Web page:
Feeling Sick? What To Do If You Catch A Cold This Semester

It’s happened to everyone: you’re feeling great, no problem, but then you have the first sneeze.

That sneeze turns into a week-long congestion fest that leaves you feeling miserable, longing for the naptime of your kindergarten days.

Unfortunately for college students, there’s not much time for rest between classes, studying, and work.

While it may feel as though you have the power to push through it with super-human endurance, remember this one thing:

You’re human.

Having the cold or flu is never something to take lightly. This is especially true when you’re a student with a busy and stressful schedule. There are a few things you can do to make the duration of your cold a bit more bearable.

  • Make sure you get enough sleep at night.

According to a study at Stanford University, we students need at least 8 hours of sleep a night. This is especially true if your body’s working overtime to fight an illness.

  • Listen to your body.

Don’t push yourself.

If you can’t make it to the door of your bedroom without feeling dizzy, chances are that you probably shouldn’t go out.

Yes, you have responsibilities as a student, but your health comes first. Take care of yourself now so that cold doesn’t turn into something much more serious and dangerous.

If you’re sick for more than a few days and it’s not showing signs of improvement, it’s time to get some help.

If you haven’t done so already, call your parents (if you’re far from home, or just go talk to them) to see what they’d recommend.

  • Visit the school nurse.

Chances are your school will have some sort of student health center. These are extremely useful places, especially when you’re sick and far from home.

If you’re not sure how to handle the cough you’ve had for a few days that just won’t go away, pay the nurse or health center a visit. They’re there to help you make it through the school year, so make the most of it!

If nothing else, they’ll be able to give you some cough syrup and even excuse you from classes for the next day or two.

  • If you miss class, email your professors.

If you have no choice but to miss class, emailing your professor is a good idea.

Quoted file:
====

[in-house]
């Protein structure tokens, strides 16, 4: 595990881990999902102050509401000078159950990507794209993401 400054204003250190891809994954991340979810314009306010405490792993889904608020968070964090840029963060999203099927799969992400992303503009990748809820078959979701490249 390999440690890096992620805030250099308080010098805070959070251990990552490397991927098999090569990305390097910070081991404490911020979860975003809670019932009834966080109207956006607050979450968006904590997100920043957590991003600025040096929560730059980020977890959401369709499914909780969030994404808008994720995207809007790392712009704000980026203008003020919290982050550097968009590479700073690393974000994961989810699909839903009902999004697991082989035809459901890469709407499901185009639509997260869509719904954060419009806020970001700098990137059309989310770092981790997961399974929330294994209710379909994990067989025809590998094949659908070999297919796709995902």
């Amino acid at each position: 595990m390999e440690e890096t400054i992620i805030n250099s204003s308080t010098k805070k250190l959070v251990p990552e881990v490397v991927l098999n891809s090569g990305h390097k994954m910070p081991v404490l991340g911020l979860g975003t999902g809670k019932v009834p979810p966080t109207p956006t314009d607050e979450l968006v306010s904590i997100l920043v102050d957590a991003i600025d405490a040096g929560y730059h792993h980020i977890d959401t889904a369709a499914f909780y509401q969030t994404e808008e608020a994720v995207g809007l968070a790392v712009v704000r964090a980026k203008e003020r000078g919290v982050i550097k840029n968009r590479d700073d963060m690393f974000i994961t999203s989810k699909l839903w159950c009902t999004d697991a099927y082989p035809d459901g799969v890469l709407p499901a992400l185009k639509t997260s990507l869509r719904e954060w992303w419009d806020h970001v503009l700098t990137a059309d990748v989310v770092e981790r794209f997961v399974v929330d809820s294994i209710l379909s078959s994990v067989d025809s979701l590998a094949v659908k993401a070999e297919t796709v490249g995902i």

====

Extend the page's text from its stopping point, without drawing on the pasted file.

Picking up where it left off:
Not only does it let him or her know that you didn’t just ditch, but you can also find out what you missed in today’s lecture.

A word of caution, though: do not send your professor an email like this:

Dear Dr. Smith,

Sorry I wasn’t there today, I’m sick. Did I miss anything important?

Steve

Of course you missed something important! It’s insulting to the professor to suggest that there are some days where you don’t learn anything.

Instead, try writing something like this:

Dear Dr. Smith,

I’m sorry I wasn’t able to make it to today’s class. I’ve been sick for a few days now and needed to rest. Were any assignments or handouts given out today?

Thank you,

Steve Jones

The more polite you are, the more your professor will be willing to help you out. Remember, you’re the one asking for help here. Just be respectful.

Also, keep in mind that every professor has a different attendance policy. While some will be willing to excuse an absence for a legitimate reason, others may have a more rigid policy.

If you are only allowed a certain number of absences per semester, make the most of them and save them for when you’re sick.

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Ana Koulouris

Ana Koulouris

Ana Koulouris is a senior at Benedictine University in Illinois pursuing a degree in writing and publishing. When she is not at work in the Office of Admissions or on the university's newspaper, she can be found writing short stories, reading anything and everything, and spending time with family and friends.

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